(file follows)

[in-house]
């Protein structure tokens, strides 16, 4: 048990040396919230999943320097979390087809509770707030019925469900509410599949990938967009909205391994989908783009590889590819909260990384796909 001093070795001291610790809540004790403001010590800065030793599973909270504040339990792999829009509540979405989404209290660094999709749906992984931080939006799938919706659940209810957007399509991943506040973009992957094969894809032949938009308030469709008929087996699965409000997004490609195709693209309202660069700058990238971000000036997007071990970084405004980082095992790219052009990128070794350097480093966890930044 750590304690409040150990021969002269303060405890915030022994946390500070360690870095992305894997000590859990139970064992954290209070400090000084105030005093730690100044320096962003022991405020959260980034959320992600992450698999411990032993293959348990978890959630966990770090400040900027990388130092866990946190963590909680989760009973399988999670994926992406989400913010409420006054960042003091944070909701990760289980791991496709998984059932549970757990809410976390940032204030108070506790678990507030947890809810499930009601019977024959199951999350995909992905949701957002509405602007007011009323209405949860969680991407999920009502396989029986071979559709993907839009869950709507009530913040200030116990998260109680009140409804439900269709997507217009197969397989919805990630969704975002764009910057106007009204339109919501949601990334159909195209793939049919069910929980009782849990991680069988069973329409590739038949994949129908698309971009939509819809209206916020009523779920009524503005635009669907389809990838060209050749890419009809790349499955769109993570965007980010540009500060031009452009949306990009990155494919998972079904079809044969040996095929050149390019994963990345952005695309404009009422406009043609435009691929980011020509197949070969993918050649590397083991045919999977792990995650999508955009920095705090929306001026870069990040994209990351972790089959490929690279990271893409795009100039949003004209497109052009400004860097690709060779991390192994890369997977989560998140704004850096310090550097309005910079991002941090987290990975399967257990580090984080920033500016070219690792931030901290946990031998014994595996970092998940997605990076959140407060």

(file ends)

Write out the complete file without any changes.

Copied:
[in-house]
């Protein structure tokens, strides 16, 4: 048990040396919230999943320097979390087809509770707030019925469900509410599949990938967009909205391994989908783009590889590819909260990384796909 001093070795001291610790809540004790403001010590800065030793599973909270504040339990792999829009509540979405989404209290660094999709749906992984931080939006799938919706659940209810957007399509991943506040973009992957094969894809032949938009308030469709008929087996699965409000997004490609195709693209309202660069700058990238971000000036997007071990970084405004980082095992790219052009990128070794350097480093966890930044 750590304690409040150990021969002269303060405890915030022994946390500070360690870095992305894997000590859990139970064992954290209070400090000084105030005093730690100044320096962003022991405020959260980034959320992600992450698999411990032993293959348990978890959630966990770090400040900027990388130092866990946190963590909680989760009973399988999670994926992406989400913010409420006054960042003091944070909701990760289980791991496709998984059932549970757990809410976390940032204030108070506790678990507030947890809810499930009601019977024959199951999350995909992905949701957002509405602007007011009323209405949860969680991407999920009502396989029986071979559709993907839009869950709507009530913040200030116990998260109680009140409804439900269709997507217009197969397989919805990630969704975002764009910057106007009204339109919501949601990334159909195209793939049919069910929980009782849990991680069988069973329409590739038949994949129908698309971009939509819809209206916020009523779920009524503005635009669907389809990838060209050749890419009809790349499955769109993570965007980010540009500060031009452009949306990009990155494919998972079904079809044969040996095929050149390019994963990345952005695309404009009422406009043609435009691929980011020509197949070969993918050649590397083991045919999977792990995650999508955009920095705090929306001026870069990040994209990351972790089959490929690279990271893409795009100039949003004209497109052009400004860097690709060779991390192994890369997977989560998140704004850096310090550097309005910079991002941090987290990975399967257990580090984080920033500016070219690792931030901290946990031998014994595996970092998940997605990076959140407060």